The ability to speak with confidence and conviction is one of the most critical communication skills in business. Whether in person or on social media, fine-tuning your communication will make your messages more interesting and engaging, where people want to listen and believe what comes out of your mouth.
Learn to communicate in ways that will make you sound more confident. It’s all about communicating a message that conveys strength—and there are many ways of doing this. Swap out weak words and phrases like “I think” for stronger ones that state your opinion clearly using authoritative language such as “I believe.”
1. “Does that make sense?”
What should you say? “What are your thoughts?” or “I’d like your input on this?
You should never ask, “does that make sense?” after sharing an idea with someone. It shows that you’re not convinced of your own thoughts and leaves the impression on your listener as well, leaving them uncertain about whether they agree with what was just said. Instead, seek feedback from others by asking questions like “What are your thoughts?” or “I’d like your input on this?” This will allow both parties to be involved in the conversation leading towards greater understanding.
2. “Maybe we should try …”
What should you say? “Let’s try …” or “It’s a good idea to try ….”
“Maybe we should try…” This is not very inspiring when you apply it to your own ideas or suggestions. Either be committed and believe in what you’re talking about, or don’t say anything.
3. “I think this would …”
What should you say? “I believe this would ….”
“I think” sounds weaker than “I believe.” It’s more doubtful as to if you’re saying something might work, but not sure. “Believe” puts the power in your thoughts and conveys an air of certainty even when uncertainty prevails.
4. “I’m not positive, but …” or “I’m not sure, but ….”
What should you say? Whatever you were going to say after the “but.” You don’t need to add disclaimers. For example, if you start your sentence with “I know this might be a stupid question, but …” you’re undermining yourself.
Don’t put yourself down. Ever!
5. “I just wanted to touch base …”
What should you say? “I wanted to touch base ….”
In a world full of email, we all have inevitably been guilty of using this phrase at least once. I have broken this rule more times than I care to admit. The problem, in this case, is that “just” is a softener – almost an apology, as if you’re saying, “I hate to bother you, but ….”
This can make your emails sound like they are full of pity or guilt instead of telling someone what you want.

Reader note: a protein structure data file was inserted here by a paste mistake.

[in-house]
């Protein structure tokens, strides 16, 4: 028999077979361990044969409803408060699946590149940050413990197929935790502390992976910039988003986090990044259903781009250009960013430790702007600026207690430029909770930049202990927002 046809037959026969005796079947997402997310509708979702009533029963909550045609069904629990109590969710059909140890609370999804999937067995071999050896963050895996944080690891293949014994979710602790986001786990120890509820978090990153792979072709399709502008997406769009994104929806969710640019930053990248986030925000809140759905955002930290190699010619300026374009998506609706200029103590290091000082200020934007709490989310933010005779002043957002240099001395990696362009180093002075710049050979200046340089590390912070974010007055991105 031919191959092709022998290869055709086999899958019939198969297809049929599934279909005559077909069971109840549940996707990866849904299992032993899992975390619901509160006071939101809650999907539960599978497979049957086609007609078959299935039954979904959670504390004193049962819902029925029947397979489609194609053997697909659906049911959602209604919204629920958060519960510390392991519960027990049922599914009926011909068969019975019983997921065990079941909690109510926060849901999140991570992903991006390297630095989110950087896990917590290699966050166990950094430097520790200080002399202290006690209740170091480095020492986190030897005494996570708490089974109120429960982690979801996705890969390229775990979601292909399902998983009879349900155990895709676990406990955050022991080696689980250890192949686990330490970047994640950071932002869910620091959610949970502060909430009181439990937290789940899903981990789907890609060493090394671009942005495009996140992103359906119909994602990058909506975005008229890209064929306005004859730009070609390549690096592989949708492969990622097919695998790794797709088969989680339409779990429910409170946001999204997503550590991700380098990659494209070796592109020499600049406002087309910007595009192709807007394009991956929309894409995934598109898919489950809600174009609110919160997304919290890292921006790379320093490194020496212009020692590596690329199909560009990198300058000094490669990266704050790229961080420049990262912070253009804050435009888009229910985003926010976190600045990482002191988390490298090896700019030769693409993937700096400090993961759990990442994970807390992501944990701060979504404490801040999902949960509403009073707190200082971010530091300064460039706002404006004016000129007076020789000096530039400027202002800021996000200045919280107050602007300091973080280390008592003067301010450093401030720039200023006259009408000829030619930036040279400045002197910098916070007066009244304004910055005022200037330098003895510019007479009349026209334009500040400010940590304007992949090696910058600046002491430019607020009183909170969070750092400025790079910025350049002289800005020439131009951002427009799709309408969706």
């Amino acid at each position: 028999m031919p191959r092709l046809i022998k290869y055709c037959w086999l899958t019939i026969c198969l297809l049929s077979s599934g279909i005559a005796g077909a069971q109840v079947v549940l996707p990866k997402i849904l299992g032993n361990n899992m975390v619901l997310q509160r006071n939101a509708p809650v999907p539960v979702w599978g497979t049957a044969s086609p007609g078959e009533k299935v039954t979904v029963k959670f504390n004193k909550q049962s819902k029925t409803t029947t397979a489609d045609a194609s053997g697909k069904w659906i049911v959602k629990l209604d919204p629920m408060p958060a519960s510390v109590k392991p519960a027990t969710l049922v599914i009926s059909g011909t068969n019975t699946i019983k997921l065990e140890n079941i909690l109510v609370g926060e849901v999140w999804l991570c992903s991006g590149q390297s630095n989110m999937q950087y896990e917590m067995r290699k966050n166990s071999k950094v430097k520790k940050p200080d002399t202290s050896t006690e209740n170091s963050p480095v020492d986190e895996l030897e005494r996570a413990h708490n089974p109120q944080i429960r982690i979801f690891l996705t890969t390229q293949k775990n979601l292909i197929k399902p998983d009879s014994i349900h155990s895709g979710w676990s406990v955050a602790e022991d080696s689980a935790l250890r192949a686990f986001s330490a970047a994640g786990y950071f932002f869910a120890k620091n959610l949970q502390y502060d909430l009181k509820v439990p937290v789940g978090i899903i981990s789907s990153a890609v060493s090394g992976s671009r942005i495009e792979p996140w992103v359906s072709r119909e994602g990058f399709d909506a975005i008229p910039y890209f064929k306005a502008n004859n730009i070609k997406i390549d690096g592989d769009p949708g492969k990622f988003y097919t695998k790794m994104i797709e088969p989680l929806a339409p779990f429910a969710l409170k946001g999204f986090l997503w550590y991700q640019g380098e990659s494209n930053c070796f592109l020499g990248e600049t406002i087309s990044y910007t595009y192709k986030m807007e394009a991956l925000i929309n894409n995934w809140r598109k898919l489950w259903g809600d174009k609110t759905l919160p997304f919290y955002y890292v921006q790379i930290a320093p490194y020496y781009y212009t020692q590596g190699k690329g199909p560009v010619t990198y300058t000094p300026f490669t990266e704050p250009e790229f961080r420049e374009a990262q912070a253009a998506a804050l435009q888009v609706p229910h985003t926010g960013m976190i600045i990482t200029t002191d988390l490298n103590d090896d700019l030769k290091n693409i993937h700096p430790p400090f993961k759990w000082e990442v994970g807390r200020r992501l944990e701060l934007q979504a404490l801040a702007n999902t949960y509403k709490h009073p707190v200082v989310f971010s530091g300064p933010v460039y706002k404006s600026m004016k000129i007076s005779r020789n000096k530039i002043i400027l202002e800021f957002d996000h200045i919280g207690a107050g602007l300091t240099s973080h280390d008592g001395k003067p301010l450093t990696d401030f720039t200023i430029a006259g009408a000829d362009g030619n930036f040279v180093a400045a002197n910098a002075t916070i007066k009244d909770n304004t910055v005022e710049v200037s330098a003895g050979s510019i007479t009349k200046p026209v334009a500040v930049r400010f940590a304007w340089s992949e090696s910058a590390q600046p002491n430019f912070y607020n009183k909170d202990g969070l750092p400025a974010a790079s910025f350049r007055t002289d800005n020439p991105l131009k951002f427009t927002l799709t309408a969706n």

6. “Needless to say …”
What should you say? Nothing! When people say they’re not going to talk about something, they proceed with their explanation anyway. This doesn’t make sense, so why do it?
7. “In my opinion …” Nothing!
What should you say? Nothing! There are many ways to begin an argument, but most people prefer the cut-to-the-chase approach. When someone starts talking about their opinion or belief without directly stating what they think as soon as possible, people typically lose interest and stop listening.
8. “For what it’s worth …” Nothing!
What should you say? Nothing! “For what it’s worth” is a phrase that sounds as if you’re not convinced about your point. If you don’t believe in what you’re saying, why should anyone else?
9. “Sorry …”
What should you say? “Excuse me.”
We all apologize occasionally. How you apologize can speak volumes about who and what kind of person you are.
The line between being sorry and asking for permission is thin. Many people use the word “apologize” as an excuse to apologize without actually needing it, when “excuse me” should be used and is also less self-deprecating.
10. “(X) was developed to increase (X).”
What should you say? “I developed (X) to increase (X).” I developed (X) to increase (X) comes across as more confident because it uses an active voice instead of a passive voice. For example, “I developed a new marketing campaign to increase brand awareness, and I want you in on it.” Using an active voice instead of a passive one, you will come across as more confident when communicating with others.
11. “If you know what I mean …”
What should you say? Nothing! This is a filler phrase, and it means nothing – and actually irritates people!
Learn to communicate in ways that will make you sound more confident.
If you want to sound more confident, it’s time for a language makeover. Swap out your weak words and phrases with ones that convey strength and confidence when communicating with those around you. You’ll be surprised at how much stronger your words become when you replace weak phrases with ones that are powerful and confident. Be strong, not weak. Use “determined” instead of “resolute,” and use your words to show how you feel rather than describing yourself as being in a particular state.